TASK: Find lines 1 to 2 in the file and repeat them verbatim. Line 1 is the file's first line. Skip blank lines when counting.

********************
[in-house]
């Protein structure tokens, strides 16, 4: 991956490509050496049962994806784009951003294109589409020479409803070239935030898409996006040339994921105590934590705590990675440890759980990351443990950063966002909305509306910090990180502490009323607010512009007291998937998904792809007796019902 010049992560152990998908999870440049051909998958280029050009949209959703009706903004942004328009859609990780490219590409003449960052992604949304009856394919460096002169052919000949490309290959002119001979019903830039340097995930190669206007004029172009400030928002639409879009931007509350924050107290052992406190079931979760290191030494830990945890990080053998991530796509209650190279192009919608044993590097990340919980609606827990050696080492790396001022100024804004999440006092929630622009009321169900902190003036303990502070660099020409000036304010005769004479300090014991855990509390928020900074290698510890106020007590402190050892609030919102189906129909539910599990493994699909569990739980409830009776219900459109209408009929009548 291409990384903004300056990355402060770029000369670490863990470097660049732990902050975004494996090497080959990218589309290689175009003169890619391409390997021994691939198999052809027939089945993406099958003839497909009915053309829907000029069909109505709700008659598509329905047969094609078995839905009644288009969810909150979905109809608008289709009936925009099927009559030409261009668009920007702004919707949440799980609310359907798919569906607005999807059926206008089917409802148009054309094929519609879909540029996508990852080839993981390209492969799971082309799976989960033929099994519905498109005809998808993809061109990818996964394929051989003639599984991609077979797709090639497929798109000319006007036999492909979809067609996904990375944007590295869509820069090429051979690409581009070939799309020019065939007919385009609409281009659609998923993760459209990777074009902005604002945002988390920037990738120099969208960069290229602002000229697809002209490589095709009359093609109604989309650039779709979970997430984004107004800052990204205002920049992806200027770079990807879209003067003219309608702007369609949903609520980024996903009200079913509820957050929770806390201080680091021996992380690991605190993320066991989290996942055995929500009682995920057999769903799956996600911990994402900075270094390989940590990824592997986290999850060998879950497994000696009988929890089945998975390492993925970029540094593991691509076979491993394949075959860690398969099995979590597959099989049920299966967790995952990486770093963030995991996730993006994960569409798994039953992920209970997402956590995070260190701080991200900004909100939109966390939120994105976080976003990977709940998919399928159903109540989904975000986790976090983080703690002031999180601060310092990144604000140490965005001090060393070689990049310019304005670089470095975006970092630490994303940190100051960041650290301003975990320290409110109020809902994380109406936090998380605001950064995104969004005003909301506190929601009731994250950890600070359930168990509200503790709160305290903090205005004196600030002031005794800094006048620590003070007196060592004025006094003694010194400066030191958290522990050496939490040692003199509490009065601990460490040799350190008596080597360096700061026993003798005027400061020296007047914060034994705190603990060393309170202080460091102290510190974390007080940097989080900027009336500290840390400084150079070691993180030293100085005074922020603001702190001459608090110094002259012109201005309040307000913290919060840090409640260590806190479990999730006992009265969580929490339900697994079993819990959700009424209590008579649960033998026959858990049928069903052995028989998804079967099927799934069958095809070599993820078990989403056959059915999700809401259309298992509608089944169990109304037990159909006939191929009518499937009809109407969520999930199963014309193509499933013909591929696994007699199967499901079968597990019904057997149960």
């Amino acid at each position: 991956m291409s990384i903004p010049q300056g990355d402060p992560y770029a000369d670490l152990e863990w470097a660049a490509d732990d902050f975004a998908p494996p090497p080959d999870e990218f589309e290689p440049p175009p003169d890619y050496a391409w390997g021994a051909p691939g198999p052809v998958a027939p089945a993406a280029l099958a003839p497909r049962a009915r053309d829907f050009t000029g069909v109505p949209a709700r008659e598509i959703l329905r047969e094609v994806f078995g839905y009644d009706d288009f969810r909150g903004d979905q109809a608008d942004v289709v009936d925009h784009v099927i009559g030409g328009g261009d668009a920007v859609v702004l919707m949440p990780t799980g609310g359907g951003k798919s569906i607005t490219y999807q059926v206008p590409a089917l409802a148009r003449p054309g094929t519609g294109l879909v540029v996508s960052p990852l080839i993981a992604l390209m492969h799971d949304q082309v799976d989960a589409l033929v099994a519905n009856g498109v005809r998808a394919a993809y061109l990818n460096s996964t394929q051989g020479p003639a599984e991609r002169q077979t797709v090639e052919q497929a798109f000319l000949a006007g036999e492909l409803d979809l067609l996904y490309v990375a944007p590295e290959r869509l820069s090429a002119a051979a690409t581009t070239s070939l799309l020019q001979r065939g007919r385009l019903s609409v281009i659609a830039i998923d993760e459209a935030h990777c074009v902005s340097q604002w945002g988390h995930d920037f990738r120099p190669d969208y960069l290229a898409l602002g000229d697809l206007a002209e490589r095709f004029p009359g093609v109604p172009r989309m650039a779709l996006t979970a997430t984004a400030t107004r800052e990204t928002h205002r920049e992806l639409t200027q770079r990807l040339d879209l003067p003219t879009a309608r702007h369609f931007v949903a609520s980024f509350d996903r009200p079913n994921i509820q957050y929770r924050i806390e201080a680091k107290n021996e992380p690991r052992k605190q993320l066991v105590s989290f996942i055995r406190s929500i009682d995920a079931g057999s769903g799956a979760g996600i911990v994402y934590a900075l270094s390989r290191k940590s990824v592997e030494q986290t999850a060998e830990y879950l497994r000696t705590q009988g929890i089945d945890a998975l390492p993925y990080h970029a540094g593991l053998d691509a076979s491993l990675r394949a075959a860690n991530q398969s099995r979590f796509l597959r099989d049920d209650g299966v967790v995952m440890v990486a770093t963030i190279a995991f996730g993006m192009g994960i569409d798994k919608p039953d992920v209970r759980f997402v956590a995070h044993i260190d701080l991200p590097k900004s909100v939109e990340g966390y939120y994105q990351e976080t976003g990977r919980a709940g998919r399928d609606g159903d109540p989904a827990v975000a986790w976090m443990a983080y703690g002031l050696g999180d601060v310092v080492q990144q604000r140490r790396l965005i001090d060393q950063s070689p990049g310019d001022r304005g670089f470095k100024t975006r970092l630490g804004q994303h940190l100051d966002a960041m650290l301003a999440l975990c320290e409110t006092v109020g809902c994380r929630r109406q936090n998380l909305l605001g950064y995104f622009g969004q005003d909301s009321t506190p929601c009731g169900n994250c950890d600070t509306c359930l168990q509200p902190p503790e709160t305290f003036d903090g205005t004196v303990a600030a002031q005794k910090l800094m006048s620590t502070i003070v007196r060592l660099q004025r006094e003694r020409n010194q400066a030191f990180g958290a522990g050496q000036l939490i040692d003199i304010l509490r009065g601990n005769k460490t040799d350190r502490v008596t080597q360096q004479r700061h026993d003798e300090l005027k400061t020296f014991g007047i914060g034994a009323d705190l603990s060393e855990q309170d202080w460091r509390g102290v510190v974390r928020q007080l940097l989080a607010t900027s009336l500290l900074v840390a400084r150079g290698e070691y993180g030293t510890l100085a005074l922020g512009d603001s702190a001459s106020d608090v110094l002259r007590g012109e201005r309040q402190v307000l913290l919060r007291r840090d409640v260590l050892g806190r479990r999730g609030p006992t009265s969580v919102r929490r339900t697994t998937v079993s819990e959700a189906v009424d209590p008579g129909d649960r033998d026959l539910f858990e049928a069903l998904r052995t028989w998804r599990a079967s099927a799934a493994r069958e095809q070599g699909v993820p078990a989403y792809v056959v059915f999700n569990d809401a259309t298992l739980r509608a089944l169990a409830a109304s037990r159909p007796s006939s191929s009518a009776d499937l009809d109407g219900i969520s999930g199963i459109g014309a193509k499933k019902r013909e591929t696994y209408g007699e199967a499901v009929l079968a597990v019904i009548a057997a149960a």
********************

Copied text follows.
[in-house]
């Protein structure tokens, strides 16, 4: 991956490509050496049962994806784009951003294109589409020479409803070239935030898409996006040339994921105590934590705590990675440890759980990351443990950063966002909305509306910090990180502490009323607010512009007291998937998904792809007796019902 010049992560152990998908999870440049051909998958280029050009949209959703009706903004942004328009859609990780490219590409003449960052992604949304009856394919460096002169052919000949490309290959002119001979019903830039340097995930190669206007004029172009400030928002639409879009931007509350924050107290052992406190079931979760290191030494830990945890990080053998991530796509209650190279192009919608044993590097990340919980609606827990050696080492790396001022100024804004999440006092929630622009009321169900902190003036303990502070660099020409000036304010005769004479300090014991855990509390928020900074290698510890106020007590402190050892609030919102189906129909539910599990493994699909569990739980409830009776219900459109209408009929009548 291409990384903004300056990355402060770029000369670490863990470097660049732990902050975004494996090497080959990218589309290689175009003169890619391409390997021994691939198999052809027939089945993406099958003839497909009915053309829907000029069909109505709700008659598509329905047969094609078995839905009644288009969810909150979905109809608008289709009936925009099927009559030409261009668009920007702004919707949440799980609310359907798919569906607005999807059926206008089917409802148009054309094929519609879909540029996508990852080839993981390209492969799971082309799976989960033929099994519905498109005809998808993809061109990818996964394929051989003639599984991609077979797709090639497929798109000319006007036999492909979809067609996904990375944007590295869509820069090429051979690409581009070939799309020019065939007919385009609409281009659609998923993760459209990777074009902005604002945002988390920037990738120099969208960069290229602002000229697809002209490589095709009359093609109604989309650039779709979970997430984004107004800052990204205002920049992806200027770079990807879209003067003219309608702007369609949903609520980024996903009200079913509820957050929770806390201080680091021996992380690991605190993320066991989290996942055995929500009682995920057999769903799956996600911990994402900075270094390989940590990824592997986290999850060998879950497994000696009988929890089945998975390492993925970029540094593991691509076979491993394949075959860690398969099995979590597959099989049920299966967790995952990486770093963030995991996730993006994960569409798994039953992920209970997402956590995070260190701080991200900004909100939109966390939120994105976080976003990977709940998919399928159903109540989904975000986790976090983080703690002031999180601060310092990144604000140490965005001090060393070689990049310019304005670089470095975006970092630490994303940190100051960041650290301003975990320290409110109020809902994380109406936090998380605001950064995104969004005003909301506190929601009731994250950890600070359930168990509200503790709160305290903090205005004196600030002031005794800094006048620590003070007196060592004025006094003694010194400066030191958290522990050496939490040692003199509490009065601990460490040799350190008596080597360096700061026993003798005027400061020296007047914060034994705190603990060393309170202080460091102290510190974390007080940097989080900027009336500290840390400084150079070691993180030293100085005074922020603001702190001459608090110094002259012109201005309040307000913290919060840090409640260590806190479990999730006992009265969580929490339900697994079993819990959700009424209590008579649960033998026959858990049928069903052995028989998804079967099927799934069958095809070599993820078990989403056959059915999700809401259309298992509608089944169990109304037990159909006939191929009518499937009809109407969520999930199963014309193509499933013909591929696994007699199967499901079968597990019904057997149960």